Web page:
Facial recognition hardware and software have been changing the world for a time. Law enforcement and Governments have been using facial recognition to track, locate, identify and capture suspects or missing persons. The classified systems that governments and law enforcement use can be far more sophisticated than the public will ever know.
But when facial recognition becomes a part of social networking or everyday activities, the sophisticated systems are made available to anyone with access to the web. As a result, the potential dangers that come from facial recognition software become severe.
For example, anyone can snag a Facebook photo during one of the many privacy breaches that go on there. Total strangers can then use facial recognition applications and GPS software to track the person as they move through social networking sites, go anywhere on the web and move anywhere throughout the real world.
Vast numbers of social network users have no idea of how to protect their social networking accounts, to limit access to their information, or to put protections on their mobile devices. As a result, they have no idea when someone is following them with facial recognition features.
When the dangerous combination of facial recognition and GPS locating is buried within smartphone applications, games and other features , anyone could find out where a person is at any given time. Worse, a person's movements can be tracked and recorded over time, presenting a history of their movements that could allow predicting future movements. Meanwhile, the person being tracked has no clue that they are in someone's sights.
Having a history of a person's movements is the key to predicting where that person is likely to be at a future time and date. This means that individuals who regularly park in isolated parking lots, then walk alone into vast and isolated complexes would be more vulnerable than ever before.
This Forbes article shows how anyone with the right software could get an individuals social security number just through facial recognition programs. Online, the social security number is the key to a person's entire life.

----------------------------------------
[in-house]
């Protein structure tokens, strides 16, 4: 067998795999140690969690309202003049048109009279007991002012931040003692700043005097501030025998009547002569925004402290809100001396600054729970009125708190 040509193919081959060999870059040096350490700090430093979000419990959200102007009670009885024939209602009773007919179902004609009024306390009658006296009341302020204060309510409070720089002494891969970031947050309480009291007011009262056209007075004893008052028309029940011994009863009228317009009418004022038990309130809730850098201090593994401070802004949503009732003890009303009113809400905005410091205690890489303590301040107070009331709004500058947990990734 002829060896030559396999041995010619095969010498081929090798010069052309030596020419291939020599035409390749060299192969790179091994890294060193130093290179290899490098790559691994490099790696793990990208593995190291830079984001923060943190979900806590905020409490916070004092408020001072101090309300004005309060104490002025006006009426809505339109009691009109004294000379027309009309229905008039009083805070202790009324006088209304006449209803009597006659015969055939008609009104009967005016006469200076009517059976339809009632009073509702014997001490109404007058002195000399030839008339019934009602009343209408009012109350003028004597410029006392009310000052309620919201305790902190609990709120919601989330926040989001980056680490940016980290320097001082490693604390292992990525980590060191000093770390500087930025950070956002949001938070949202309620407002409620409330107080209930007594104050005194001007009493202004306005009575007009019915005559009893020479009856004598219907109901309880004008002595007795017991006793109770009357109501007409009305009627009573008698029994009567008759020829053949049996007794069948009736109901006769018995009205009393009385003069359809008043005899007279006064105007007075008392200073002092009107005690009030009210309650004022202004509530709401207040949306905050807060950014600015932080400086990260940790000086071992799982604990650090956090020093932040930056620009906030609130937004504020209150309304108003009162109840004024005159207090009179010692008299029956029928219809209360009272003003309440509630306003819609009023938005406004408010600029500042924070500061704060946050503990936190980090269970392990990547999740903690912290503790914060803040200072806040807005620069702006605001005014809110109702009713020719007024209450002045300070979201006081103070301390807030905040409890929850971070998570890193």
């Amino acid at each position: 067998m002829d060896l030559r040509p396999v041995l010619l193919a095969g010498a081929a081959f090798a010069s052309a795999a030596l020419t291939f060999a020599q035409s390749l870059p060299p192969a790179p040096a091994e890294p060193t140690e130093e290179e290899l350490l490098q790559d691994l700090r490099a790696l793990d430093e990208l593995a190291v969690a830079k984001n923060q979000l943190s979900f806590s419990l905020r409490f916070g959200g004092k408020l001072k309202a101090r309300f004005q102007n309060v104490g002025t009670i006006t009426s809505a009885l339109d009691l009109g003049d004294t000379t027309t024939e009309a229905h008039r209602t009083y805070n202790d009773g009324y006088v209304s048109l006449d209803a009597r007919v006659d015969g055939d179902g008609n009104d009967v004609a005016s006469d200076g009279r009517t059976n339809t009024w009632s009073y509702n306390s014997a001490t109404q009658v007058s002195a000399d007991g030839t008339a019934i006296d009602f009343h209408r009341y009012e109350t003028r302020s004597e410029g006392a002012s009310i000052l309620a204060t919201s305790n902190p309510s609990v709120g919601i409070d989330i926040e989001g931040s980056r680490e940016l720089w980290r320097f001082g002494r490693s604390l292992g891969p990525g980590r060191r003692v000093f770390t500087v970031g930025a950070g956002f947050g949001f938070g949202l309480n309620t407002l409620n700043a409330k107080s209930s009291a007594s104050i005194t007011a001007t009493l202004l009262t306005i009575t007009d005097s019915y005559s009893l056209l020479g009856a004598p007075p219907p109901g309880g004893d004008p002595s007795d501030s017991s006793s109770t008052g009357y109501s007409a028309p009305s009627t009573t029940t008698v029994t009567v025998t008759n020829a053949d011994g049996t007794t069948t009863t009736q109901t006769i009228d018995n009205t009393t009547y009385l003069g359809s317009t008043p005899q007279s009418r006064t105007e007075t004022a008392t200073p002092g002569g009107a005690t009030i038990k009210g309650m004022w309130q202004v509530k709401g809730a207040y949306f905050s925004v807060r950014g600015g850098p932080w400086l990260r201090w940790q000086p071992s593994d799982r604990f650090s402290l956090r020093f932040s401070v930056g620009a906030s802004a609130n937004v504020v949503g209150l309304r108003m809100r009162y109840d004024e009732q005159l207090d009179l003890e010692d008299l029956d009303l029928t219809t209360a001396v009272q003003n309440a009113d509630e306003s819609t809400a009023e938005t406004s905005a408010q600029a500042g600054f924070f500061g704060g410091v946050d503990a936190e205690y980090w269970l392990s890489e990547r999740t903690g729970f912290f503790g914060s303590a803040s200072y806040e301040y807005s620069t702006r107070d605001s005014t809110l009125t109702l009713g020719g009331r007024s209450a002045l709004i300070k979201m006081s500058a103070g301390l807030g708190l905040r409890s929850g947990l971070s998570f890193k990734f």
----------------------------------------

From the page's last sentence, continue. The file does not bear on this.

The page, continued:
Google now owns the same software company, Pitt Patt, that is mentioned in the Forbes article. Google already has unprecedented access and power to get into the business of most web users. According to Fast Company, Google is struggling with ways to use this software without repeating past privacy violation mistakes. But the technology would allow Google to catch up with Facebook in using facial recognition to link people:
" to quickly create a social graph that's as complex and smart as Facebook's is: By encouraging users to enable face recognition, and working out who's most often in photos and videos together, Google could almost certainly map a complicated network of friendship relationships by inferring them, and thus "steal" Facebook's biggest jewel without any actual theft."
Apple acquired Polar Rose, a facial recognition software from a Swedish firm, according to Venturebeat.
Facebook has had facial recognition since early 2011.
Facial recognition cameras can be installed for surveillance. In combination with facial recognition in social networking accounts, not only can a person be recognized by their own web enabled devices, the recognition extends to anywhere in the physical world where a facial recognition camera is installed. Such cameras do not have to be ubiquitous. Most humans are creatures of habit. They go through regular routes and routines in life.
It only takes some extrapolating between points in the real world to know exactly where a person has been, then to predict exactly where a person will go.
The problem will be with misuse, abuse and hacking by governments or individuals who mean harm. This turns marketing entities that snag details about a person into potentially harmful entities. It only takes one hacker or a rogue employee to access databases and cause great harm to many people.
A worse problem is with the consumers who readily jump on the newest technology and social networking bandwagon. Many do not even examine the issue or listen to the warnings before they allow an unknown site to access their Facebook accounts. Young people and children have no idea that dangerous individuals could be checking in with them at the next shop or event.
There is already no escape for people because social networkers have already put up photos of their friend, their children, their co workers or even bystanders. They have exposed and will expose those individuals to incredibly intrusive facial recognition technologies. As a result, even the most security savvy web user could be exposed simply because they were once in a photo with other people.
In the future, a person will be able to obtain the identity of anyone who comes into their smartphone camera's viewfinder. By waving the camera around or snapping a picture, then invoking applications that can find web information about the person, here comes the capability to track total strangers if the conditions are right.
How will such ubiquitous and accessible facial recognition change the world? It will make the world a place where no personal or business privacy exists. No one will be able to use existing street sense to protect themselves from individual predators, deviant groups, foreign or domestic governments, or corporate interests.
Welcome to a world of 7 billion people who have the potential to become "big brothers" in the course of a person's lifetime!